Whip-defying UK ministers will not be disciplined by May
Hammond, Clark, Gauke and Stewart among those who ignored voting instruction
British chancellor of the exchequer Philip Hammond: one of about 30 Conservatives who abstained from Thursday’s vote. Photograph: Pascal Rossignol
Theresa May will take no disciplinary action against ministers who defied a three-line whip ordering them to vote against an amendment blocking her successor from suspending parliament to push through a no-deal Brexit.
Chancellor of the exchequer Philip Hammond, business secretary Greg Clark, justice secretary David Gauke and international development secretary Rory Stewart were among almost 30 Conservatives who abstained in Thursday’s vote.
“The prime minister is obviously disappointed that a number of ministers failed to vote in this afternoon’s division. No doubt her successor will take this into account when forming their government,” a Downing Street spokesman said.
Business minister Margot James resigned before joining 16 other Conservative MPs to vote in favour of the amendment to the Northern Ireland (Executive Formation) Bill. She said after the vote that a victory for Boris Johnson in the Conservative leadership election would prompt others to follow the same path.
“If we do end up with Boris as our prime minister, then I think quite a number of people who would have always been voting with the government will leave the government and will be doing everything they can with myself and others to make sure we leave with a deal, or we carry on negotiating or we look for another outcome,” she told the BBC.
The prime minister’s official spokesman said Downing Street was studying the implications of the amendment aimed at blocking the prorogation of parliament.
“My initial understanding of it is that we will have to do a report on or before September 4th and then a further report on or before October 9th, and subsequently fortnightly reports until December 18th or until a Northern Ireland Executive is formed if that is earlier. And it requires a debate on a neutral motion on the reports in the House of Commons ‘this House has considered this report’,” he said.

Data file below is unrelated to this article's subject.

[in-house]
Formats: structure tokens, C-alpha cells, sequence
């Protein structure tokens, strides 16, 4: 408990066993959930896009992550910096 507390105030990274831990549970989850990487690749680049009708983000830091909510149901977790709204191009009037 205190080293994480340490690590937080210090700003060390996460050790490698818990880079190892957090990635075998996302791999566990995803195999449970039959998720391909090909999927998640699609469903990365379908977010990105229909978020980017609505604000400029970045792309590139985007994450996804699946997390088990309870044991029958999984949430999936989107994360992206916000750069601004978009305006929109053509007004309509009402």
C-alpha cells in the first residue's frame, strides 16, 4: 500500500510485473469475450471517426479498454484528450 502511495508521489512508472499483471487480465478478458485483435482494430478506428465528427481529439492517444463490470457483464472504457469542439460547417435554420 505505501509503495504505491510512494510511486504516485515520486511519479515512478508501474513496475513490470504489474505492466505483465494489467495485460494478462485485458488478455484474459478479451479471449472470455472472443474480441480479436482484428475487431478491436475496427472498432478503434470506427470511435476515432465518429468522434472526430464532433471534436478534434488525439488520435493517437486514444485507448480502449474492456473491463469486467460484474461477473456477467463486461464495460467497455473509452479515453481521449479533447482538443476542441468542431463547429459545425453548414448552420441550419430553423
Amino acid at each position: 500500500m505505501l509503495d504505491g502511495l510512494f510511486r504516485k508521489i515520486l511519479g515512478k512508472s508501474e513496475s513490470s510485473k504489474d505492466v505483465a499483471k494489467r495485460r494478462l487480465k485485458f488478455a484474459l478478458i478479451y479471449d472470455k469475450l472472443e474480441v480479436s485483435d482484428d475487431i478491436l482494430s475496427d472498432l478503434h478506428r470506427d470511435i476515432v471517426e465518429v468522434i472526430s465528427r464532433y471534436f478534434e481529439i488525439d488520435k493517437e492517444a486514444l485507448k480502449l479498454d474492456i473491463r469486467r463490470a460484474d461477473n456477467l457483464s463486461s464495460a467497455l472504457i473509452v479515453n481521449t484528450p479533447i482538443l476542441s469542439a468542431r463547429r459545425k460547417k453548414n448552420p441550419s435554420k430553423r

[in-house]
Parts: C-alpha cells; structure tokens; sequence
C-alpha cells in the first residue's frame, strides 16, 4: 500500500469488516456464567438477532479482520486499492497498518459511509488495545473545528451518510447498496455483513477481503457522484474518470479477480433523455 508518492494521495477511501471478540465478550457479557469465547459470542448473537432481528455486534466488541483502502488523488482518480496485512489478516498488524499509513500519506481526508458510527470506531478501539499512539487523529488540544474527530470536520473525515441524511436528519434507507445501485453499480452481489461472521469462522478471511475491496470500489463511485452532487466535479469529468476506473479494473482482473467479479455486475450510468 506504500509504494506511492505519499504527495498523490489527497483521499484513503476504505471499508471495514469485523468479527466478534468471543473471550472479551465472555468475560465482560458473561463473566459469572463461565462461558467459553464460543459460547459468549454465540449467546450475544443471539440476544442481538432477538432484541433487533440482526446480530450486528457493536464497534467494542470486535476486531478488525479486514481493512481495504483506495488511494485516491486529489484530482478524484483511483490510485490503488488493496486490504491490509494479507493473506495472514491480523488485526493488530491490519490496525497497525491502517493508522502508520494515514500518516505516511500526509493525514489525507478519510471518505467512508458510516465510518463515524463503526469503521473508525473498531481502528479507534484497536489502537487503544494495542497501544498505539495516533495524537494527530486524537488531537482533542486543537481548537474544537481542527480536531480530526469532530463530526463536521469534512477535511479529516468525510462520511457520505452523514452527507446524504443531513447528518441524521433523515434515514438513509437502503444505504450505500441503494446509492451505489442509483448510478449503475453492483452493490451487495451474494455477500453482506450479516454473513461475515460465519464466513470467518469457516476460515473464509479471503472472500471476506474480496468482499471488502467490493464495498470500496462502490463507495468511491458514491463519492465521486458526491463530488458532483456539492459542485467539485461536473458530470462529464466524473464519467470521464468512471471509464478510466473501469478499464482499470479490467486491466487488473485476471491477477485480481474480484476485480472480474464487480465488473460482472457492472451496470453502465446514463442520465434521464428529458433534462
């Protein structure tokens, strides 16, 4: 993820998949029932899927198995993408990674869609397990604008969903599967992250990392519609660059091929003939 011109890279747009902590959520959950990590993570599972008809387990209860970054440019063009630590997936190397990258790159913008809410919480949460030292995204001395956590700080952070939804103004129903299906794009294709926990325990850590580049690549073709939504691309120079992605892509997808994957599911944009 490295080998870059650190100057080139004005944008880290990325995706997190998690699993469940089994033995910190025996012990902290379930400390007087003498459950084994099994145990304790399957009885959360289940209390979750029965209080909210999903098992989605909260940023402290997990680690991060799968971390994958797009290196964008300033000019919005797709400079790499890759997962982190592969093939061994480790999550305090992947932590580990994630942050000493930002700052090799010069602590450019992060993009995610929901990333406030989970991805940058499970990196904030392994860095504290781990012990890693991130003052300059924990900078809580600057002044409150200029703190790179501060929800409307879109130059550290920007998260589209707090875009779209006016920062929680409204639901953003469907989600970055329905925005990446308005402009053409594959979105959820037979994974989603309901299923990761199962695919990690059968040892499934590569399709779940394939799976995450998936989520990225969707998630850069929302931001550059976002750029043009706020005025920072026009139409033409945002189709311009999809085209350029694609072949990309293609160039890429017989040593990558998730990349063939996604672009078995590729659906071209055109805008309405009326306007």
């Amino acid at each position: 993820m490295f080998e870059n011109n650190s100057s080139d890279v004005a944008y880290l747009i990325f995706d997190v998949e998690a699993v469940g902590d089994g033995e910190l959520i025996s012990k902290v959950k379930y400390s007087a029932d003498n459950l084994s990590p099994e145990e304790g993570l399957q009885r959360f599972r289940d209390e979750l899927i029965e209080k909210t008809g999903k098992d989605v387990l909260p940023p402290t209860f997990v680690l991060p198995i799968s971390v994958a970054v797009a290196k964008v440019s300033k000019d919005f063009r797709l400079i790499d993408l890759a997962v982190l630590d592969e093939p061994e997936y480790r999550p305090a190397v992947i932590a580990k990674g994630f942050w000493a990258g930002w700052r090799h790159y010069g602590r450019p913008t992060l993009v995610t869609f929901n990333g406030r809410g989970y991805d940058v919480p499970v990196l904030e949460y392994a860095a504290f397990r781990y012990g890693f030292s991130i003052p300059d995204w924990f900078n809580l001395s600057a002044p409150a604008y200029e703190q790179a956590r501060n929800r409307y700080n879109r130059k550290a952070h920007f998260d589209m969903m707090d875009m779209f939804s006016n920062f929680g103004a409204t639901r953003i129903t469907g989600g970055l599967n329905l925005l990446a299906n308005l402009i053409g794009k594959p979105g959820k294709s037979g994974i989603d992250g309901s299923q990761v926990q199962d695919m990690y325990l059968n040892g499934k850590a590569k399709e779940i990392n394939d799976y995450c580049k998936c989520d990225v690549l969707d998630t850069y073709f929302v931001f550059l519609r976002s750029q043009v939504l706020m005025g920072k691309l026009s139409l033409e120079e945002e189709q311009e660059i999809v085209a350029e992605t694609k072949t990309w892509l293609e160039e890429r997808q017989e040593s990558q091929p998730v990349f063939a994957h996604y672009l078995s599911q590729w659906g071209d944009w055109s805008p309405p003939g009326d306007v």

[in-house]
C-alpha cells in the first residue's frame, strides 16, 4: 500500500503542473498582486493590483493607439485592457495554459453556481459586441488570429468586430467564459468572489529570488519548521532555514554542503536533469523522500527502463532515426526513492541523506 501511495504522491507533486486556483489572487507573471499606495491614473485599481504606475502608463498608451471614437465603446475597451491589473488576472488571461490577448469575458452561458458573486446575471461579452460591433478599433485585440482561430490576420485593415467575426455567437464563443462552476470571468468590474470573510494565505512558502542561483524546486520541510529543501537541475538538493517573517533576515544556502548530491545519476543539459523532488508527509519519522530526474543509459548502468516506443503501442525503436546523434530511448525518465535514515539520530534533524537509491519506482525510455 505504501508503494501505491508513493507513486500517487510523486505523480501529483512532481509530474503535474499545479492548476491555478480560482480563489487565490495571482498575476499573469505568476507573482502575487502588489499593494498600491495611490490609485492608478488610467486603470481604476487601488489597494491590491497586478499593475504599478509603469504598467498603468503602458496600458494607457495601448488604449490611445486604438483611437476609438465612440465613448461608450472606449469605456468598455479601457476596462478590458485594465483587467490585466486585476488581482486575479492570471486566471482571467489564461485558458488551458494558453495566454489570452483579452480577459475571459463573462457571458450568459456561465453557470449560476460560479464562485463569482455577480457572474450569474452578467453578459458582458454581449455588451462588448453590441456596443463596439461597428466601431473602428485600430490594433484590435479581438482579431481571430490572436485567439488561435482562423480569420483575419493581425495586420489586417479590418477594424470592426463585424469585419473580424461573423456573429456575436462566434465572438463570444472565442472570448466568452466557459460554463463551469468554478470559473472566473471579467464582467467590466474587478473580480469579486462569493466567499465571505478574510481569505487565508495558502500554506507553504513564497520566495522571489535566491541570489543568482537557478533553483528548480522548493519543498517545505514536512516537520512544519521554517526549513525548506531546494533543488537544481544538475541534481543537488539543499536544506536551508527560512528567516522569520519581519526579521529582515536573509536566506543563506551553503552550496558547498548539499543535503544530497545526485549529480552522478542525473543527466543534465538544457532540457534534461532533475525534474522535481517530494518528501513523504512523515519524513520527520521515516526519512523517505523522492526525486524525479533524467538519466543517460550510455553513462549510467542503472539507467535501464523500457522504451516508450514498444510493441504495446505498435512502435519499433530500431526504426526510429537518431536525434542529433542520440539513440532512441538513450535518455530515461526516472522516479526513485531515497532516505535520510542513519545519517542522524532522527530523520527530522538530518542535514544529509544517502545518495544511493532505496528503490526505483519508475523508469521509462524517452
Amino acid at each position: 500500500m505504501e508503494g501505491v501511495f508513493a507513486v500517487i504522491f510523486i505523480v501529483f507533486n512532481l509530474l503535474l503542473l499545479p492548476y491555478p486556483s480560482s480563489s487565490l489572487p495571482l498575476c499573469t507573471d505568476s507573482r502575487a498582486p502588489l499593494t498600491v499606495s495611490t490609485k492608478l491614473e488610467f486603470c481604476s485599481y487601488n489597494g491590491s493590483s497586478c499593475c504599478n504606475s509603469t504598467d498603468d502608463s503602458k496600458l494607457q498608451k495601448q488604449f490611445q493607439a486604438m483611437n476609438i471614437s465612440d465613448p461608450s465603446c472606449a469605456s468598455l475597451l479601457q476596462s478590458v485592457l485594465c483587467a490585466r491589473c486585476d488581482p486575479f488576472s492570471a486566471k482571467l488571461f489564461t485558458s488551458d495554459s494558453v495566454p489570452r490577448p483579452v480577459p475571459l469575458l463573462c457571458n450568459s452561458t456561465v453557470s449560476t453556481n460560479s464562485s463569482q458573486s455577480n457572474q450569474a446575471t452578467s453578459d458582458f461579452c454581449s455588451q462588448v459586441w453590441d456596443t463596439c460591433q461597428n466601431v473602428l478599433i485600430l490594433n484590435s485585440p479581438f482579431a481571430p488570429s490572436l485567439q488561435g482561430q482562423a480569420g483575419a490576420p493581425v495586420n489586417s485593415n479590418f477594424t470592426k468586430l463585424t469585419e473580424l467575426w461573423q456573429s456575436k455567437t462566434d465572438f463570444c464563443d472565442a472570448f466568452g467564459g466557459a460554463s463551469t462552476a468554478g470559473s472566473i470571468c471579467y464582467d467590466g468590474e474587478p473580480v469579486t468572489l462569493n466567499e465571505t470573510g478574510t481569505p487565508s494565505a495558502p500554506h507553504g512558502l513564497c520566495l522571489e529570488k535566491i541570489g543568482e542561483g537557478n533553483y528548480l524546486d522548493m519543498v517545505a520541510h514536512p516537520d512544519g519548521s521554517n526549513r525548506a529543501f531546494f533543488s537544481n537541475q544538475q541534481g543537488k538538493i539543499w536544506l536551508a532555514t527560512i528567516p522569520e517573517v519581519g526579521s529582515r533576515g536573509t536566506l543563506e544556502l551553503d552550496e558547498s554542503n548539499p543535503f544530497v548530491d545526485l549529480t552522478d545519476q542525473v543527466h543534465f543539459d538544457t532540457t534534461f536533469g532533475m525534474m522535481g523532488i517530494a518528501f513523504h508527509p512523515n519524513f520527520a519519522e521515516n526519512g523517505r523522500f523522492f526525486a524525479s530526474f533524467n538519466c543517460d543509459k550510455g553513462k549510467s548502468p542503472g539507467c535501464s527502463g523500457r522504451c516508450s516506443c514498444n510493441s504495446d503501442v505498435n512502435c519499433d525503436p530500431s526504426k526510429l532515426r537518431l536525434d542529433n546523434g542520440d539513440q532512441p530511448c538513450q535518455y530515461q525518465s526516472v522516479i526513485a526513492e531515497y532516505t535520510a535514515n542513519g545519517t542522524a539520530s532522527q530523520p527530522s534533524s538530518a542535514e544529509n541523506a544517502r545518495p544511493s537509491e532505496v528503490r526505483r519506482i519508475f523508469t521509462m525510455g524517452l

The Bill began as a simple measure to allow civil servants in Northern Ireland to continue exercising extra powers while talks continue towards restoring the Assembly and Executive. But it became the vehicle for extending same-sex marriage and abortion rights to Northern Ireland and for blocking the prorogation of parliament ahead of the October 31st Brexit deadline.
DUP deputy leader Nigel Dodds noted that the Commons chamber only fills up during Northern Ireland debates when it serves the purpose of MPs with other interests. Ian Paisley described the Bill as an outrage, complaining that almost none of the debate on it was focused on its primary purpose of helping to restore the Stormont institutions.
“Instead, the Bill has been hijacked and used as a vehicle for every other subject under the sun, and every other fancy that members have with regard to their own pet subjects, important though they are. It is wrong that Northern Ireland will now be subjected to serious and perverse changes to its laws without proper scrutiny, without proper negotiation and without proper regulation,” he said.
Mr Dodds complained that the Bill would leave Northern Ireland with a more liberal abortion regime than other parts of the United Kingdom. Northern Ireland minister John Penrose promised to move quickly to introduce regulations and guidelines for the provision of abortion in Northern Ireland from October.